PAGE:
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I believe that I may have once seen a definition of the derivative that went along these lines:

$$f'(c)=\lim_{n\to\infty}\frac{f(x_n)-f(c)}{x_n-c}$$

Here, $(x_n)$ is a sequence that converges to $c$.

As I do not recall much about it, I may have left out one or two important assumptions. However, does this seem in any way correct? And if so, does this theorem/etc. have a name? Thanks in advance!

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If $f$ is differentiable at $c$, then this will work. In order to make this a definition, you want to say that $f$ is differentiable at $c$ with derivative $D$ (a number) if and only if for every sequence $(x_n)$ that converges to $c$ we have $\lim\limits_{n\to\infty}\frac{f(x_n)-f(c)}{x_n-c} = D$. This would be analogous to the definition of sequential continuity, which says that $f$ is continuous at $a$ if and only if for every sequence $x_n$ that converges to $a$, we have $\lim_{n\to\infty}f(x_n) = f(a)$. –  Arturo Magidin Mar 21 '12 at 4:13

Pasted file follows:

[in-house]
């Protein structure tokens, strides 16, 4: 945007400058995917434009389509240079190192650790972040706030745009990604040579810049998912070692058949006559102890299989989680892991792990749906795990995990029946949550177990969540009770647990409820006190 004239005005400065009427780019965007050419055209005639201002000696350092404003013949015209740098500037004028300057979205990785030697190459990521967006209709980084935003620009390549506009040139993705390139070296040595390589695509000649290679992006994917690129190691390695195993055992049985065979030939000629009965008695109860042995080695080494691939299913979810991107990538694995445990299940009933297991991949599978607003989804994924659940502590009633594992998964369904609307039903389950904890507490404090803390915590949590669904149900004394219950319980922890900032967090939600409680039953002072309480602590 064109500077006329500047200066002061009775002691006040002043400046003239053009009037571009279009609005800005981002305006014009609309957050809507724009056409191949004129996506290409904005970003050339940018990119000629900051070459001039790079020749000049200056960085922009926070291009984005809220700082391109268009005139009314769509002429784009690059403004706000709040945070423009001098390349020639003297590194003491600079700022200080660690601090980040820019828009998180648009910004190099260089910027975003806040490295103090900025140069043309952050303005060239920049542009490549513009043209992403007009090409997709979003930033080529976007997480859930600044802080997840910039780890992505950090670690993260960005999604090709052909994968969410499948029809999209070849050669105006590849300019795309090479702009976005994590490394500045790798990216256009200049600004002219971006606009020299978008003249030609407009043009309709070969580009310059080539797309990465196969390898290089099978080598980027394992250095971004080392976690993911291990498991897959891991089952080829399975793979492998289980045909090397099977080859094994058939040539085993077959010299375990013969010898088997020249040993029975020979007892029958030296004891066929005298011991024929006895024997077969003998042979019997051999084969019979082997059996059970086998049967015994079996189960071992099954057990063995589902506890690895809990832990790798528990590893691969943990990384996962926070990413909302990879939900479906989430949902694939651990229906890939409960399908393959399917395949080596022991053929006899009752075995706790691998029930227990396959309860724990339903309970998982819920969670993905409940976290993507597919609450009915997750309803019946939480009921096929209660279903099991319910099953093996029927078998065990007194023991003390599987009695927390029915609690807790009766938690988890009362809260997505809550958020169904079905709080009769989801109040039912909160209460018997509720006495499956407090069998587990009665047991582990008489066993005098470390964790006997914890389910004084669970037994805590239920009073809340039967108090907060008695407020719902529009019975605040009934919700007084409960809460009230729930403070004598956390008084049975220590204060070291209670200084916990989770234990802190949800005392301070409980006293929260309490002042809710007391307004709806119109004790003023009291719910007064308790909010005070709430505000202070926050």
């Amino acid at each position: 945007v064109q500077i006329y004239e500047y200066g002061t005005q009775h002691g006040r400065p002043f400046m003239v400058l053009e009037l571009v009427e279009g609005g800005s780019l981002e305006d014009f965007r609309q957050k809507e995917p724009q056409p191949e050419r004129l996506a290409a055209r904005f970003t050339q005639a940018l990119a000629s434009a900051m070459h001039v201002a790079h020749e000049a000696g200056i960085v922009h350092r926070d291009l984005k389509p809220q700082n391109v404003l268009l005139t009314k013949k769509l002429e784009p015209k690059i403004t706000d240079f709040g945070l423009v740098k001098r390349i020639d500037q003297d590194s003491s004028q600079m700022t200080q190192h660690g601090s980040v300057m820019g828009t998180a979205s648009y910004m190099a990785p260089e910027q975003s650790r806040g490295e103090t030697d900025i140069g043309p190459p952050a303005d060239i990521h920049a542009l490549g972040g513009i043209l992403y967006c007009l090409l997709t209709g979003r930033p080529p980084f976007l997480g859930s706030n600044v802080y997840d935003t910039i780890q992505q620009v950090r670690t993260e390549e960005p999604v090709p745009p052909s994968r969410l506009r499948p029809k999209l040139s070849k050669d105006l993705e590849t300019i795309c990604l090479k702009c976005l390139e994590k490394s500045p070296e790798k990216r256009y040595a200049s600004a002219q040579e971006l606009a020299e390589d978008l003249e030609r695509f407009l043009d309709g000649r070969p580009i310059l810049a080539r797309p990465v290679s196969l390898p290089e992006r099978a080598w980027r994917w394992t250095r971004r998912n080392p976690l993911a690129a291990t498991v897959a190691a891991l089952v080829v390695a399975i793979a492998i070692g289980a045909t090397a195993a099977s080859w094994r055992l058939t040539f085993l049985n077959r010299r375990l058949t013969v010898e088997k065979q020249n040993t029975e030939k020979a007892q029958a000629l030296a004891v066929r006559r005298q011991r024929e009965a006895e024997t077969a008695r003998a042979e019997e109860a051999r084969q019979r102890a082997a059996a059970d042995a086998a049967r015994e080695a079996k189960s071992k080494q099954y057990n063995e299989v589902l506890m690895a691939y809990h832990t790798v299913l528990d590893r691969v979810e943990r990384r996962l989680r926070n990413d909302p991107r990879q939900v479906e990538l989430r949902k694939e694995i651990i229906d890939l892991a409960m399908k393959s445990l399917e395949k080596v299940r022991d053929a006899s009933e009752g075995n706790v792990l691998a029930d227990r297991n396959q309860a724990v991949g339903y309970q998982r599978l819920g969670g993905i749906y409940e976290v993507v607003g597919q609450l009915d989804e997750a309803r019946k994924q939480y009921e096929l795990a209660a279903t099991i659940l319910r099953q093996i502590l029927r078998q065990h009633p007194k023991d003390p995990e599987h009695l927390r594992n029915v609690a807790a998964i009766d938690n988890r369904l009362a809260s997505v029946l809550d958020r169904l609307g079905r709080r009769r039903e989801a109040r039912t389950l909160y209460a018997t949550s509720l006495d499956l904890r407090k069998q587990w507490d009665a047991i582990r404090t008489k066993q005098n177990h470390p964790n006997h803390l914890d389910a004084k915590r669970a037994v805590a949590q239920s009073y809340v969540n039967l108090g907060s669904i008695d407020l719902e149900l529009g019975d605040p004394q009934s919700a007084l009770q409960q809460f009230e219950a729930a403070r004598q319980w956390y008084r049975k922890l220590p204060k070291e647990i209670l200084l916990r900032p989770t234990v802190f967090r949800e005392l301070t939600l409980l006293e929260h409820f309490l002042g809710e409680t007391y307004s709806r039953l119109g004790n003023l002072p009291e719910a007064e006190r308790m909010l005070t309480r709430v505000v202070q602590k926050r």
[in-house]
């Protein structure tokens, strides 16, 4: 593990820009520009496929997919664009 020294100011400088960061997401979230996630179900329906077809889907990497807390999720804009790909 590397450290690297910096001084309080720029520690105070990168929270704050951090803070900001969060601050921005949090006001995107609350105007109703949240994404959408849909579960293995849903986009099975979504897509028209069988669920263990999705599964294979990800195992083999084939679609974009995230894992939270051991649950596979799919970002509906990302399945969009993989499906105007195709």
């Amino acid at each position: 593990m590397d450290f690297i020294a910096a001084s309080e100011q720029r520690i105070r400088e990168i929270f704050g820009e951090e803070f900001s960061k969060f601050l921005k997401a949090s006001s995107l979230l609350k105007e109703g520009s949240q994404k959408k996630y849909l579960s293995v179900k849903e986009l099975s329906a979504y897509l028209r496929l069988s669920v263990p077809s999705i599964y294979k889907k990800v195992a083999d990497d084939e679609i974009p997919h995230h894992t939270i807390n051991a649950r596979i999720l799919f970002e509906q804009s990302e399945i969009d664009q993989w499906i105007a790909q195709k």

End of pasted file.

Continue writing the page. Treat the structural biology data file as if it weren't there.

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up vote 3 down vote accepted

One might say that the derivative $f'(x)$ exists at $c$ if and only if $\lim \dfrac{f(x_n) - f(c)}{x_n - c}$ exists and is the same for any sequence $x_n$ s.t. $x_n \to c$

If you parse what this means, you can see that this is equivalent to the standard definition. In particular, it's easy to see that if a function isn't differentiable under this definition, then it's not in the standard, and vice versa.

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